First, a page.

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The Hidden Value Of Local Chamber Of Commerce Membership

Traditionally, automotive service businesses tend to get looked down upon by other business professionals. This image can make being an active member of a chamber of commerce seem daunting.


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I have heard it many times. “Due to budgetary reasons, we have decided that we must discontinue our chamber membership.” When I hear this excuse, I shake my head. I can understand the need to cut certain expenses to balance the budget, but I have yet to understand why cutting a chamber membership is always the first thing to go.

In my immediate area, there are two local chambers that serve our community, the West Shore Chamber of Commerce and the Mechanicsburg Chamber of Commerce. Both of these organizations are fantastic and do great things for their chamber members. While our company is a member of both chambers, we have found that our active focus tends to be on one over the other, due to the small, intimate feel. 

Traditionally, automotive service businesses tend to get looked down upon by other business professionals. This image can make being an active member of a chamber of commerce seem daunting. Personally, I am determined to make this negative image disappear. How do I do this? I get myself outside of the four walls of my office and promote my business at chamber activities. By doing this, I have the ability of showing other business professionals just how highly trained and professional we are in the automotive industry.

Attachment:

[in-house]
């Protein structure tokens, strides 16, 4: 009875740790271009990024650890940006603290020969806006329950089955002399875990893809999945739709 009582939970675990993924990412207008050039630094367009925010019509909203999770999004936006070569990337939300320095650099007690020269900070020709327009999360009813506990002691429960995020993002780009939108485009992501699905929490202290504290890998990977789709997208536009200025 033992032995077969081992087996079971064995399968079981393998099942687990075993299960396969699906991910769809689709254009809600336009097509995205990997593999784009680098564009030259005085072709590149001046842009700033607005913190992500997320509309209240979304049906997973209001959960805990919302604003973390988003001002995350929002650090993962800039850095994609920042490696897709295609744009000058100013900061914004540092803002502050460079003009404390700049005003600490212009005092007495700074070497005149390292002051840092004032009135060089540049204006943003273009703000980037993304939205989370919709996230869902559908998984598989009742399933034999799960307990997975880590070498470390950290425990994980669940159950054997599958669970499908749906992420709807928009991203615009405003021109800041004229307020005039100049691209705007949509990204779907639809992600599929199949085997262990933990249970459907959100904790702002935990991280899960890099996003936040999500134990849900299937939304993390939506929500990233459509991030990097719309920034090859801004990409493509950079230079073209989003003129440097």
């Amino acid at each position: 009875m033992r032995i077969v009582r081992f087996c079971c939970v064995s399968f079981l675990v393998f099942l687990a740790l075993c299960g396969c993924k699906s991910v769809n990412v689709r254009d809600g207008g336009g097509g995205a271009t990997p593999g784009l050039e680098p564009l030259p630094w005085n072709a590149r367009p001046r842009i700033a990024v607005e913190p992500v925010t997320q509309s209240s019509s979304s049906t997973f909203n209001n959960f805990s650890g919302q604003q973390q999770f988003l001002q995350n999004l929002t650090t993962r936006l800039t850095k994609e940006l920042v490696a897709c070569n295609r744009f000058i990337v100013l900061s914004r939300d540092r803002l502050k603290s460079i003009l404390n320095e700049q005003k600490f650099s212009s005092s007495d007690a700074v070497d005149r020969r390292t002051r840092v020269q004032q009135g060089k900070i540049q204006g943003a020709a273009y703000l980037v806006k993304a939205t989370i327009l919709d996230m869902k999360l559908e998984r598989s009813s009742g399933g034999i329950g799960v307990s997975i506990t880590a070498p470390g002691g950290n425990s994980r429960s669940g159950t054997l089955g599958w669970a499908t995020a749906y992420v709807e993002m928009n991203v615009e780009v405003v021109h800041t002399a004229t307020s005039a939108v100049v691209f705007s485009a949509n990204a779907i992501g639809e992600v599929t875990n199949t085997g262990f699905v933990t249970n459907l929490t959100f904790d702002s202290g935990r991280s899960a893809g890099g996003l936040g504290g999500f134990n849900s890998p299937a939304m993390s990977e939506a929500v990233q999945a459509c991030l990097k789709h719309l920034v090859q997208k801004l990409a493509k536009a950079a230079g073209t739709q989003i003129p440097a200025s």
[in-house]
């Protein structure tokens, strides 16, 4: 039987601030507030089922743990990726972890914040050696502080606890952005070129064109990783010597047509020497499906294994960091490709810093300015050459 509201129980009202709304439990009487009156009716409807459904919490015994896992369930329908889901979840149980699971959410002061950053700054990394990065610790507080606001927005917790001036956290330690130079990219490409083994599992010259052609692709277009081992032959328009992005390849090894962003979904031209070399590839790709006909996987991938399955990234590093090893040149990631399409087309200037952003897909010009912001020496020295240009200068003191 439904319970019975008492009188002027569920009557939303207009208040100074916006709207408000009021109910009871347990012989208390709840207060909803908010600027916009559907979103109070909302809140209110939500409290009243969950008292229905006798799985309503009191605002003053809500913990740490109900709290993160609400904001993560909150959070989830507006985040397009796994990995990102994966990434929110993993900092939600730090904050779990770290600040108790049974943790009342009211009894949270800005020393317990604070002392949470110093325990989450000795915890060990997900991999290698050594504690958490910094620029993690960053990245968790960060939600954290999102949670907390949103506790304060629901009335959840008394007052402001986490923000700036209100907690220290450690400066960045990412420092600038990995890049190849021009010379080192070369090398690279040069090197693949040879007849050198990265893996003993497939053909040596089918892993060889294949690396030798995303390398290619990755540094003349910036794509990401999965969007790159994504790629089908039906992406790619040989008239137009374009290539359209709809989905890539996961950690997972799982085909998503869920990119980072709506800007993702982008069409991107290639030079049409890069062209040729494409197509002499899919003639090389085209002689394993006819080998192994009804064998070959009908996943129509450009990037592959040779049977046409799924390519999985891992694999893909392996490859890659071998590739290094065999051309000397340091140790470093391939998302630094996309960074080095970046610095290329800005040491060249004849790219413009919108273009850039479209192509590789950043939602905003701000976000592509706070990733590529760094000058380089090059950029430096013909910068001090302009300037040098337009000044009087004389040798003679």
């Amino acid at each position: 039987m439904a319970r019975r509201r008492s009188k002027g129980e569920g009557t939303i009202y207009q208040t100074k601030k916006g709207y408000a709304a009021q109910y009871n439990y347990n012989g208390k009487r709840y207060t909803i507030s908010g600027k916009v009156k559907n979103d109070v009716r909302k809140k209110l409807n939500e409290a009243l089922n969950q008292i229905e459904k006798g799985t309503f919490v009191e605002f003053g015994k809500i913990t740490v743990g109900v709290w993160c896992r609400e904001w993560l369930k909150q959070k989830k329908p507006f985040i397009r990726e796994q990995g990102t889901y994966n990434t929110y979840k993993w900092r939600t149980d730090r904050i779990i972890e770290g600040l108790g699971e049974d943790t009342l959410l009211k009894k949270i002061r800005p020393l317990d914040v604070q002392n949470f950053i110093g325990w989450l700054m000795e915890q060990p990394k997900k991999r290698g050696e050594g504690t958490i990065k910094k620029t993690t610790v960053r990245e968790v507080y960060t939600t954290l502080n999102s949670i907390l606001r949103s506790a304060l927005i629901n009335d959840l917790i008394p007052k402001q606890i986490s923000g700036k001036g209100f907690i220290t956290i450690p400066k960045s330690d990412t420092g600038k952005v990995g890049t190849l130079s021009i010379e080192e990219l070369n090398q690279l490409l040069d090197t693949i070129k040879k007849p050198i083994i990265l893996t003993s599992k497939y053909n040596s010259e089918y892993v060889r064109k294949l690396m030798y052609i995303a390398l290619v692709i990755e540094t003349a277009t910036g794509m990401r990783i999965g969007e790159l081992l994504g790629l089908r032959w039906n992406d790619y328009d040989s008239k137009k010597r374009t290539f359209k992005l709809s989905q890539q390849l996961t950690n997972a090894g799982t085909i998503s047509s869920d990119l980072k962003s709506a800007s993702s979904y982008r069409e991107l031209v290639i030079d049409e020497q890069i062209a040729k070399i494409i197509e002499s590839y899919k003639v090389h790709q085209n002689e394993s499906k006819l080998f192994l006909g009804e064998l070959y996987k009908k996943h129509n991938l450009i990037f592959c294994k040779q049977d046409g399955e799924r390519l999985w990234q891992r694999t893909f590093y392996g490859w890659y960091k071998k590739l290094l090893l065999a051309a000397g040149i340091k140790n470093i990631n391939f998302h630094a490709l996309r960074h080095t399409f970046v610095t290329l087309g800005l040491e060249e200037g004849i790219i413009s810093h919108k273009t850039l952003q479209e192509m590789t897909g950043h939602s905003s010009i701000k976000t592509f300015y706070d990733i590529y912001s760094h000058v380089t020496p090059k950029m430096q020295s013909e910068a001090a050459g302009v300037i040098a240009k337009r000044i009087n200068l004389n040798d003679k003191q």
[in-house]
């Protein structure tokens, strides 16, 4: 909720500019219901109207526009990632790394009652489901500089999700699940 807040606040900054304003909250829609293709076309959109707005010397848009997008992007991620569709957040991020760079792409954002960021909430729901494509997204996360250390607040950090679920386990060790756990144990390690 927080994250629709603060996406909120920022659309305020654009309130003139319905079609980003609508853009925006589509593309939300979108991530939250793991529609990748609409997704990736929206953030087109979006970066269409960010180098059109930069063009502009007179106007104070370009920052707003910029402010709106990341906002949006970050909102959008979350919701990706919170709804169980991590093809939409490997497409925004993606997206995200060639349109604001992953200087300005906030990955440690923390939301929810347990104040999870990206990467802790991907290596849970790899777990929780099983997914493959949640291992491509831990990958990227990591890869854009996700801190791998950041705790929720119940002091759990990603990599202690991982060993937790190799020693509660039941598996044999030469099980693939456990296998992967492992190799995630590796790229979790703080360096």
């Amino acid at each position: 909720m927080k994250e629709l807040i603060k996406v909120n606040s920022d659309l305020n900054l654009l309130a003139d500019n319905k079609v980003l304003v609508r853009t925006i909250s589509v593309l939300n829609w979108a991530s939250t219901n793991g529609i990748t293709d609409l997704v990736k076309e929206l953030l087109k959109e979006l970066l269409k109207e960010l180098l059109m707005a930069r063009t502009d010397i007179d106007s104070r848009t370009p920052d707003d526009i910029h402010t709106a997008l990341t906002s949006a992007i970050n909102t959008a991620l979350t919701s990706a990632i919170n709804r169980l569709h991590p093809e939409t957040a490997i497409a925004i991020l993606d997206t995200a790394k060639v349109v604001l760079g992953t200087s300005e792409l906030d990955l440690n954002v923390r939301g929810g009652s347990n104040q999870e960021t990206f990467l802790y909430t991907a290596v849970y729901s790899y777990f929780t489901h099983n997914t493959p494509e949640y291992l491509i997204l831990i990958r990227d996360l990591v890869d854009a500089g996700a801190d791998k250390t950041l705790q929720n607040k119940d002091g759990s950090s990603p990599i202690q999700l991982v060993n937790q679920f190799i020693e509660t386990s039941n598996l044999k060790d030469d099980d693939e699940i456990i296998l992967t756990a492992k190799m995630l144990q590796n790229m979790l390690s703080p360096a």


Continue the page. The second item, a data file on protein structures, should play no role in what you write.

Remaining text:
There are usually many different ways that you can get involved in your chamber. This is what it looked like for me: 

Our business has been an active part of our chambers for many years, going to events when we had the time. While running a business makes a person tired and worn down, especially after a long day, one of the approaches our leadership team took over the past few years was to be intentional in our involvement in the chamber groups. I was tasked to take on the Mechanicsburg Chamber. 

In 2015, I applied for and gained a board of directors’ position at the Mechanicsburg Chamber. Once I practiced my intention at the chamber, I began to see the benefits it was bringing to our business: referrals were walking in my door; my professionalism was growing; I had a new avenue to promote my events; and I was able to talk with other business professionals to help me through business and personnel issues. 

In 2018, I was given the opportunity to become the president of the board. It was a year never to forget. 

If you are anything like me, you enjoy being involved in your community. To me, community has so many different meanings. When I think community, I think awareness, shopping local small businesses, pride, events, involvement, knowing one another. All great things for any business. The Mechanicsburg Chamber of Commerce is known for always taking care of the community. Whether it be through e  vents, sponsorships or donations, they are an organization that you can count on, especially as a member.